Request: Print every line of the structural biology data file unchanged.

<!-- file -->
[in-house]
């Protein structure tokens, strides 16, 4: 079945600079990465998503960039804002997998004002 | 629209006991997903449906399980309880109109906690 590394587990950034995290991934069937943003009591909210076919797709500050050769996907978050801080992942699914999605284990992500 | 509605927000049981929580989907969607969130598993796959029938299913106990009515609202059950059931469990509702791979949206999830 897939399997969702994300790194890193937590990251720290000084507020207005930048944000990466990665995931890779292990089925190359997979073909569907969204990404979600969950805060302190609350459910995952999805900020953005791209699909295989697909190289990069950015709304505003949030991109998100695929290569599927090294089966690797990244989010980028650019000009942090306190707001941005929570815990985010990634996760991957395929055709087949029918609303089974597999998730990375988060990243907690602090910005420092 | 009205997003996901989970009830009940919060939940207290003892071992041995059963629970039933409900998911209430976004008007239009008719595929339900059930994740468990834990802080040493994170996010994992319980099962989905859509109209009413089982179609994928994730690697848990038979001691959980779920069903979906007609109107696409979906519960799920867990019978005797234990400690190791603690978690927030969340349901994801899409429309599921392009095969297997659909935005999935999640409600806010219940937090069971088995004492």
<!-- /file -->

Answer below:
[in-house]
């Protein structure tokens, strides 16, 4: 079945600079990465998503960039804002997998004002 | 629209006991997903449906399980309880109109906690 590394587990950034995290991934069937943003009591909210076919797709500050050769996907978050801080992942699914999605284990992500 | 509605927000049981929580989907969607969130598993796959029938299913106990009515609202059950059931469990509702791979949206999830 897939399997969702994300790194890193937590990251720290000084507020207005930048944000990466990665995931890779292990089925190359997979073909569907969204990404979600969950805060302190609350459910995952999805900020953005791209699909295989697909190289990069950015709304505003949030991109998100695929290569599927090294089966690797990244989010980028650019000009942090306190707001941005929570815990985010990634996760991957395929055709087949029918609303089974597999998730990375988060990243907690602090910005420092 | 009205997003996901989970009830009940919060939940207290003892071992041995059963629970039933409900998911209430976004008007239009008719595929339900059930994740468990834990802080040493994170996010994992319980099962989905859509109209009413089982179609994928994730690697848990038979001691959980779920069903979906007609109107696409979906519960799920867990019978005797234990400690190791603690978690927030969340349901994801899409429309599921392009095969297997659909935005999935999640409600806010219940937090069971088995004492």